We summarise the outcome of the High Court case ruling against Kingston-upon-Thames RBC and which landlords may need to take action and when, regarding compensation for overcharging water bills.
In Fair Deal 2013, it was made clear that the Fair Deal 2013 did not apply to most local government employers. However, it commented that this issue would be considered separately by the Department for Communities and Local Government. Three years later the Department for Communities and Local Government is now consulting on a set of draft regulations to amend the current LGPS regulations to apply Fair Deal 2013 principles. It is proposed that the Pension Direction (and presumably the equivalent Welsh direction) will be revoked.
The draft regulations propose a new category of “protected transferees” – that is, staff who are participating, or are eligible to participate, in the LGPS and who are compulsorily transferred to an employer that doesn’t offer access to the LGPS. It is proposed that employers who take a compulsory transfer of a protected transferee will be obliged to participate in the LGPS. This will be achieved by requiring the new employer to enter into an admission agreement.
This protection will apply not just to the employees of staff who are employed by local government employers but also to staff employed by admission bodies which could include housing associations and charities. In some cases this will mean that the protection is wider than the protection given by the Pension Direction. In particular, it will mean that staff who transfer out of housing associations and charities will have the benefit of this protection, even if they did not originally transfer out from a local government employer. Interestingly, those who are currently employed in broadly comparable schemes will not be protected.
At a time when housing associations and charities are looking to close access to the Local Government Pension Scheme, it seems anomalous that the government should be extending protection beyond that originally envisaged under the principles of Fair Deal. This could mean that these organisations pay more for services that they contract out than might otherwise be the case. It may well be the case that this encourages more employers to reconsider their membership of the LGPS.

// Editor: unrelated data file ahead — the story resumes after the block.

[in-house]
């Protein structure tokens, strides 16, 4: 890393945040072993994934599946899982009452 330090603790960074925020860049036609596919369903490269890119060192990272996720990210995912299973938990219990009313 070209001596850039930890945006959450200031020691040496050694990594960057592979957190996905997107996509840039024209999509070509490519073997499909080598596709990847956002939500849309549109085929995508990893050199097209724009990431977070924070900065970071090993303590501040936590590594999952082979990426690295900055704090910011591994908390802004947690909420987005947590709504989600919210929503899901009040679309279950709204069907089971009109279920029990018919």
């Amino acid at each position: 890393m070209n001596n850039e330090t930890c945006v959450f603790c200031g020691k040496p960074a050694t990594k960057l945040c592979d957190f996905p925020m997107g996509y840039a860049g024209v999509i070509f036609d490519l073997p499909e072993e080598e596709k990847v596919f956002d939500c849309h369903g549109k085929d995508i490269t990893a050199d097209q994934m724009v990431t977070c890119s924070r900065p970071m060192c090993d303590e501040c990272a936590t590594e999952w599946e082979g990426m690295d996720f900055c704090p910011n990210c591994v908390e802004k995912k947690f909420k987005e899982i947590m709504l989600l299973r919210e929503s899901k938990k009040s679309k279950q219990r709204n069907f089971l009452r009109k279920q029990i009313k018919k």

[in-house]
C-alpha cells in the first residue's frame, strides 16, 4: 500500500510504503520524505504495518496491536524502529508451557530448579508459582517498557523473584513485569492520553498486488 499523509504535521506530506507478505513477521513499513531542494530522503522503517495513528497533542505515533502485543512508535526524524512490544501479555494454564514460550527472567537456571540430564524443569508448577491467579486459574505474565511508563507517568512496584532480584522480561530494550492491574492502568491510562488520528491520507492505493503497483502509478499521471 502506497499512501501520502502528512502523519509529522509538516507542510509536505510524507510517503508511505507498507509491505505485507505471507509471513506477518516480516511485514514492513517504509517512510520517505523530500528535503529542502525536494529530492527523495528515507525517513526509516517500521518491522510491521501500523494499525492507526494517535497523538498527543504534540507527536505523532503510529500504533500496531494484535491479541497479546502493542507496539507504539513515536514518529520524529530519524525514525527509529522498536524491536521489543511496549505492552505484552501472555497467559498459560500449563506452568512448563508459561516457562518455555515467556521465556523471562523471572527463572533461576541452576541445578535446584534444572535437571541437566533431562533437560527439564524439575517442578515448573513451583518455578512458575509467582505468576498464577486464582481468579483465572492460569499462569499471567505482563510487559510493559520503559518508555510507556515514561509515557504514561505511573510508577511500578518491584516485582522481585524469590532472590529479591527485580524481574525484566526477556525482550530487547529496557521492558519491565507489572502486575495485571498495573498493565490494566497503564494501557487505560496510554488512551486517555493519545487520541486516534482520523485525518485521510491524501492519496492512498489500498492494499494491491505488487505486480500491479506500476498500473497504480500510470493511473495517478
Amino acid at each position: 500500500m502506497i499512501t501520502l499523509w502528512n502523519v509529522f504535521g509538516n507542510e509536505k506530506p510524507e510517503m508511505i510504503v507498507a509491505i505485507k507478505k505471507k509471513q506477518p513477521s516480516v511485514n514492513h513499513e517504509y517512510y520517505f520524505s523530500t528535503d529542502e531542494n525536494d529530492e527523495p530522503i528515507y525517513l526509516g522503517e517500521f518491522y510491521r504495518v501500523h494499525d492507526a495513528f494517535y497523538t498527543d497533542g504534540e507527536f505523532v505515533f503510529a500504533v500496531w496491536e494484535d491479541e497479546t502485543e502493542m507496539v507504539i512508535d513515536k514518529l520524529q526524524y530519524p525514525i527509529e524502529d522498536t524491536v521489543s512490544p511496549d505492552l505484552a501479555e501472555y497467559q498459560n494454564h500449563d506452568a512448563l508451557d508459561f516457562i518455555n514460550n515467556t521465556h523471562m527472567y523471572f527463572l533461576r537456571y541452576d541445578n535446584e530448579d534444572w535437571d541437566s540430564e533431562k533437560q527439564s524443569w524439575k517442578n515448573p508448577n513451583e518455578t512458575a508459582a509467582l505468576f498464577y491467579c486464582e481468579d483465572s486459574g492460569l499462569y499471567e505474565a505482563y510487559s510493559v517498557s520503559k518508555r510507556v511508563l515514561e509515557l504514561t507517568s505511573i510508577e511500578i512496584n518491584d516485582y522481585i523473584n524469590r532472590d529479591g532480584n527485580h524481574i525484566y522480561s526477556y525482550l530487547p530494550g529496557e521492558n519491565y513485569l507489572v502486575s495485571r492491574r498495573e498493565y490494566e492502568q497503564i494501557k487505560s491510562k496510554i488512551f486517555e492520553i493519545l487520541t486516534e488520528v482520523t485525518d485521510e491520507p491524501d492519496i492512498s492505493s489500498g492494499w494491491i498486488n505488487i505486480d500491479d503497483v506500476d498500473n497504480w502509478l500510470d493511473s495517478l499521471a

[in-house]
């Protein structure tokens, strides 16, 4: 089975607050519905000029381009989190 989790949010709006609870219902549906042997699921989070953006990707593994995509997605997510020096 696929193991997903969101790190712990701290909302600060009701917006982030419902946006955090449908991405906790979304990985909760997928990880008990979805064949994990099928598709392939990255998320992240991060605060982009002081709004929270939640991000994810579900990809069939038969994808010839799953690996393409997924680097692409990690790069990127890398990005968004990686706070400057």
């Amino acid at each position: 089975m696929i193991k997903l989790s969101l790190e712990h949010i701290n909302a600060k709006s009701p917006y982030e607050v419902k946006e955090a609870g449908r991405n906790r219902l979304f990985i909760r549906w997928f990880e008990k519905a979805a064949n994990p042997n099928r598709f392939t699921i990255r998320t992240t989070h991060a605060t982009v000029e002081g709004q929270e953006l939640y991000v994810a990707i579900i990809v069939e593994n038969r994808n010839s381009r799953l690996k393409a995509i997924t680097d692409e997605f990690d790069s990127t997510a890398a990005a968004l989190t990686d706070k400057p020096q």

The consultation is open until 20 August 2016 and a copy can be found here. We plan to submit a response to the consultation and to help us with our submission, we’d like to hear from you. Please do fill in our online survey which can be found here or contact Doug Mullen.
It is important to remember that when it comes to selling services, you must deliver on your promises.
Under section 3(1) of the Health and Safety at Work Act (HSWA) 1974, organisations are obligated to avoid public health and safety risks through the conduct of their business.
How does a media-savvy employer ensure a season of festive cheer but without mishap, damage to their reputation or harassment and bullying claims?
Providers need to be alive to the risk of contractors becoming insolvent and how to limit the resulting inevitable disruption.
Housing associations must continue to deliver core functions effectively and compliantly notwithstanding the uncertainty over the standards to which you will be held in the future.
Over the last few years the meaning of “asset management” has changed from being all about repairs to understanding that assets might not stay in an organisation forever.
The Grenfell Tower tragedy has understandably prompted a fundamental reconsideration of how building safety is approached for High-Rise Residential Buildings.
Results from the latest three-yearly valuation of the Local Government Pension Scheme (LGPS) are starting to trickle through.
The potential for Brexit with or without a deal causes uncertainty, and credit rating agencies do not like uncertainty.
To receive invitations to our events, as well as information and articles on legal issues and sector developments that are of interest to you, please sign up to Newsroom.